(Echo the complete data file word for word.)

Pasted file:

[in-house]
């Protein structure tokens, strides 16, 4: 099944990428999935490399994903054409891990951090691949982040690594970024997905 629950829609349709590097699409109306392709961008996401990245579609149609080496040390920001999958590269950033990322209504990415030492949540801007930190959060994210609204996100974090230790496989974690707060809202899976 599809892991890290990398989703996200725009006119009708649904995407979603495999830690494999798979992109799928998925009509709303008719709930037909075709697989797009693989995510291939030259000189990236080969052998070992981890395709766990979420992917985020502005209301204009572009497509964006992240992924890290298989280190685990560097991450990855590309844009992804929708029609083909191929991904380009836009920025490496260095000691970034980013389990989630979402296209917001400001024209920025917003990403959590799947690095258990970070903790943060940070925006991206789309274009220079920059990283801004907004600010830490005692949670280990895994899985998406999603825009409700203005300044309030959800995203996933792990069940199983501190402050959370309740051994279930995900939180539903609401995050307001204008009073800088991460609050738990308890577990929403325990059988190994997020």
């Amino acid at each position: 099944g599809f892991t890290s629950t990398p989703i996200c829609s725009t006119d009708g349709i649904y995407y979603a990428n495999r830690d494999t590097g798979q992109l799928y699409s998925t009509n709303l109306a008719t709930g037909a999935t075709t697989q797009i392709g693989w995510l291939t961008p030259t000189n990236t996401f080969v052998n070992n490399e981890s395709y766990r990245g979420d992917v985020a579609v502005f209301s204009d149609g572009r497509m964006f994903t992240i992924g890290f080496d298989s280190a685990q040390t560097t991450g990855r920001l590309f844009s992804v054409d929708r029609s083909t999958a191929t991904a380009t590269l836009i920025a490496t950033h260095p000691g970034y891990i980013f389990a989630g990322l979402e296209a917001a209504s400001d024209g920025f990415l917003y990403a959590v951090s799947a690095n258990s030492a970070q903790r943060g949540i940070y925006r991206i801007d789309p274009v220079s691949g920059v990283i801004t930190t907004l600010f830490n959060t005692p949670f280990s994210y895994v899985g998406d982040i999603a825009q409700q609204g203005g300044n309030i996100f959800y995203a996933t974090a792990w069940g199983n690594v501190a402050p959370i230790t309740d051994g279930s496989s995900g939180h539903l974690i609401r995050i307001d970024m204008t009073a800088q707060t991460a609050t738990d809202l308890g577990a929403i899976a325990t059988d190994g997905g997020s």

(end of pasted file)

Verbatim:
[in-house]
């Protein structure tokens, strides 16, 4: 099944990428999935490399994903054409891990951090691949982040690594970024997905 629950829609349709590097699409109306392709961008996401990245579609149609080496040390920001999958590269950033990322209504990415030492949540801007930190959060994210609204996100974090230790496989974690707060809202899976 599809892991890290990398989703996200725009006119009708649904995407979603495999830690494999798979992109799928998925009509709303008719709930037909075709697989797009693989995510291939030259000189990236080969052998070992981890395709766990979420992917985020502005209301204009572009497509964006992240992924890290298989280190685990560097991450990855590309844009992804929708029609083909191929991904380009836009920025490496260095000691970034980013389990989630979402296209917001400001024209920025917003990403959590799947690095258990970070903790943060940070925006991206789309274009220079920059990283801004907004600010830490005692949670280990895994899985998406999603825009409700203005300044309030959800995203996933792990069940199983501190402050959370309740051994279930995900939180539903609401995050307001204008009073800088991460609050738990308890577990929403325990059988190994997020």
């Amino acid at each position: 099944g599809f892991t890290s629950t990398p989703i996200c829609s725009t006119d009708g349709i649904y995407y979603a990428n495999r830690d494999t590097g798979q992109l799928y699409s998925t009509n709303l109306a008719t709930g037909a999935t075709t697989q797009i392709g693989w995510l291939t961008p030259t000189n990236t996401f080969v052998n070992n490399e981890s395709y766990r990245g979420d992917v985020a579609v502005f209301s204009d149609g572009r497509m964006f994903t992240i992924g890290f080496d298989s280190a685990q040390t560097t991450g990855r920001l590309f844009s992804v054409d929708r029609s083909t999958a191929t991904a380009t590269l836009i920025a490496t950033h260095p000691g970034y891990i980013f389990a989630g990322l979402e296209a917001a209504s400001d024209g920025f990415l917003y990403a959590v951090s799947a690095n258990s030492a970070q903790r943060g949540i940070y925006r991206i801007d789309p274009v220079s691949g920059v990283i801004t930190t907004l600010f830490n959060t005692p949670f280990s994210y895994v899985g998406d982040i999603a825009q409700q609204g203005g300044n309030i996100f959800y995203a996933t974090a792990w069940g199983n690594v501190a402050p959370i230790t309740d051994g279930s496989s995900g939180h539903l974690i609401r995050i307001d970024m204008t009073a800088q707060t991460a609050t738990d809202l308890g577990a929403i899976a325990t059988d190994g997905g997020s």